Prostate Cancer Prognosis

Prognosis for Stage III Prostate Cancer

If your prostate cancer is stage III, it is a regionalized tumor that has spread beyond the prostate -- through the capsule that encloses the prostate and perhaps into the seminal vesicles. However, it has not yet, as far as can be determined, reached the lymph nodes or any more distant sites in the body.
External beam radiation therapy is often used to treat stage III cancers. Besides being less invasive than prostate cancer surgery, it is better suited for bulky tumors. A few men have surgery, while others rely on watchful waiting.
Men whose tumors are reclassified as stage III after surgery (because cancer is found to have spread through the capsule or into the lymph nodes) sometimes go on to have radiation therapy postoperatively. Studies are in progress to evaluate this approach.
Stage III tumors are often large enough to create difficulties with urination. These may be treated in a variety of ways, including:
  • Radiation therapy
  • Surgery
  • Transurethral resection of the prostate (TURP)
  • Hormonal therapy.
The long-term prostate cancer prognosis for men with stage III cancer depends on the extent of disease. Once cancer has broken through the prostate capsule, chances that the disease will progress in the next 10 years are about 50-50. Spreading to the seminal vesicles further increases the likelihood of a recurrence. One study, following up on men who had been treated with radiation therapy 20 years earlier, found that close to half of them eventually died of prostate cancer, although nearly as many had died of some other cause, with no sign of cancer recurrence.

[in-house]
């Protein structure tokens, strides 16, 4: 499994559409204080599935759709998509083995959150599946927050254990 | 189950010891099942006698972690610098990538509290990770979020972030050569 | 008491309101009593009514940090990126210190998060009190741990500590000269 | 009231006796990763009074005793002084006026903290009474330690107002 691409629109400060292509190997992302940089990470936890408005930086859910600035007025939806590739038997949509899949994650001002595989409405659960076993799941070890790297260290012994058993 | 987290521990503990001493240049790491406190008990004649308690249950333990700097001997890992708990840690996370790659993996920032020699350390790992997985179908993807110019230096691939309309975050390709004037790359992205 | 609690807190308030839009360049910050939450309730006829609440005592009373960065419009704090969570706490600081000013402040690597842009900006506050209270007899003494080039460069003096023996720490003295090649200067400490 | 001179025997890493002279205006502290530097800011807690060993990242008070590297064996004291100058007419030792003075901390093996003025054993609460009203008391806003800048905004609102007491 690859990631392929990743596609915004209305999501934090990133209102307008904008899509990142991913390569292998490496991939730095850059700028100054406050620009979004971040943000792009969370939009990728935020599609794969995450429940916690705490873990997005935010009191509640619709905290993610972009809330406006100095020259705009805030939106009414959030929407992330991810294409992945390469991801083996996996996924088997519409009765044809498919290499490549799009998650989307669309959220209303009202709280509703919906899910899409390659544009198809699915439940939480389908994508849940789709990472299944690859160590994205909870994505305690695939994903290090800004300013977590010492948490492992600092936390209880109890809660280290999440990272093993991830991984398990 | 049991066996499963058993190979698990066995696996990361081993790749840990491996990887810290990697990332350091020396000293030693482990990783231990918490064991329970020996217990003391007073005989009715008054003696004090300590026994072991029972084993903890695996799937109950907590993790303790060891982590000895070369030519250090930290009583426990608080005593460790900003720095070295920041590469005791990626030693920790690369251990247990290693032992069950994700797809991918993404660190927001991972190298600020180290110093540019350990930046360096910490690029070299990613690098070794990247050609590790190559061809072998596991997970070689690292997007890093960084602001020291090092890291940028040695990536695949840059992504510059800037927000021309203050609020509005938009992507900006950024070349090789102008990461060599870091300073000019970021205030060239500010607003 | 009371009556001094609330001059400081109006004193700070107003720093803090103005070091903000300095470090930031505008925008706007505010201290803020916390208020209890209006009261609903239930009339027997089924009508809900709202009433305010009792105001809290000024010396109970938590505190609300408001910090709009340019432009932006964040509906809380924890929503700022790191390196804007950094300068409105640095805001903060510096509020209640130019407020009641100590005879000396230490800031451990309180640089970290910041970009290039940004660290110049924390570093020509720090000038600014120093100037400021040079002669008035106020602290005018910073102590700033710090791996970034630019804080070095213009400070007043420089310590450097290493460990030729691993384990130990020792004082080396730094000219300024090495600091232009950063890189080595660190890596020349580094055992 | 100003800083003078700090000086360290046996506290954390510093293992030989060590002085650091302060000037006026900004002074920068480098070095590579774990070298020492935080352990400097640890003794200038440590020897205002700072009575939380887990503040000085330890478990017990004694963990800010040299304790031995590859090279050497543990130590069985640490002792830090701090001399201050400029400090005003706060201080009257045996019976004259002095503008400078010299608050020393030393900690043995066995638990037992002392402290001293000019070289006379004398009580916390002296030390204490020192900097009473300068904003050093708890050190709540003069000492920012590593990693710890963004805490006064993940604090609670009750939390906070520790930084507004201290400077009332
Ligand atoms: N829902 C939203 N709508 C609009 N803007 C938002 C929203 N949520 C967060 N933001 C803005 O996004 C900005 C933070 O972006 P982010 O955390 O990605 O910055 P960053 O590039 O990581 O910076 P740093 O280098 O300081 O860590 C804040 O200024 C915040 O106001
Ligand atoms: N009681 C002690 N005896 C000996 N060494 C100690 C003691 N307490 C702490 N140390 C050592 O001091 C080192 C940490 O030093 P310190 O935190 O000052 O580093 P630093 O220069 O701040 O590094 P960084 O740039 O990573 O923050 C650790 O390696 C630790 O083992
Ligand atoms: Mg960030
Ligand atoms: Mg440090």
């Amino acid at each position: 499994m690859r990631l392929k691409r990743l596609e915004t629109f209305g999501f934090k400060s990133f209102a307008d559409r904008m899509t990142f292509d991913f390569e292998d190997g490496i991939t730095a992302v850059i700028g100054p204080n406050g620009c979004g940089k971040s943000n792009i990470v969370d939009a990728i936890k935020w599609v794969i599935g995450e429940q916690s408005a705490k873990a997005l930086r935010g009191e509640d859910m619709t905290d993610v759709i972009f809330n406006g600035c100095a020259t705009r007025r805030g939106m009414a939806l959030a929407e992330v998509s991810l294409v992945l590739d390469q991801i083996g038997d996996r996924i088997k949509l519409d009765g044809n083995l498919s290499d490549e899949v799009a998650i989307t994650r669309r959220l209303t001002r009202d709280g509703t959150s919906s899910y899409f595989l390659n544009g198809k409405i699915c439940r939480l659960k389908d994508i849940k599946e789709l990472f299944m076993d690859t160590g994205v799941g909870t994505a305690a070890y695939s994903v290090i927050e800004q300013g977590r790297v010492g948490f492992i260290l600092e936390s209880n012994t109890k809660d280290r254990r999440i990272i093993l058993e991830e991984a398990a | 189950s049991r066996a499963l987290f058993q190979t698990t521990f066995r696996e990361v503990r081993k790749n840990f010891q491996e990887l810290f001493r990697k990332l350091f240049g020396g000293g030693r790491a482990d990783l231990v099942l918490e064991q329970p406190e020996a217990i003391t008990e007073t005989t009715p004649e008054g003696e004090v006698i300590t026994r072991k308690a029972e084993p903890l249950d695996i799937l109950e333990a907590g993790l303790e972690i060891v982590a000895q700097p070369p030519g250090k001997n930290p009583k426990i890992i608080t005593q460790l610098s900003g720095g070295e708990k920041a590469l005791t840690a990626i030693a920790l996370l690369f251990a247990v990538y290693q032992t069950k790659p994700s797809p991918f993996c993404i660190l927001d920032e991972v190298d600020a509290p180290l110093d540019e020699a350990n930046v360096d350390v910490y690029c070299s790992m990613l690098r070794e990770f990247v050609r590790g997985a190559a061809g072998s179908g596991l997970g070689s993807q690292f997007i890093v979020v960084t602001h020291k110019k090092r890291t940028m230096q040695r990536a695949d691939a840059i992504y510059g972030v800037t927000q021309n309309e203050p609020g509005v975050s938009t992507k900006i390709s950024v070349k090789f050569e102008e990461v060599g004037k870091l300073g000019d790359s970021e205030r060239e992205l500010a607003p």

Prostate Cancer Prognosis for Stage IV

If your prostate cancer has spread to the nearby lymph nodes or to distant parts of the body, it is called metastatic prostate cancer. Hormonal therapy will generally improve symptoms and delay the progress of the cancer for another 2 to 3 years. If just the lymph nodes are involved, a man may use hormonal therapy to delay the progress of prostate cancer even longer; however, the vast majority of those with positive lymph nodes at the time of getting hormonal therapy will remain at risk of developing additional metastatic disease within 10 years after the treatment.
Bone metastases tend to be less responsive to hormonal therapy.
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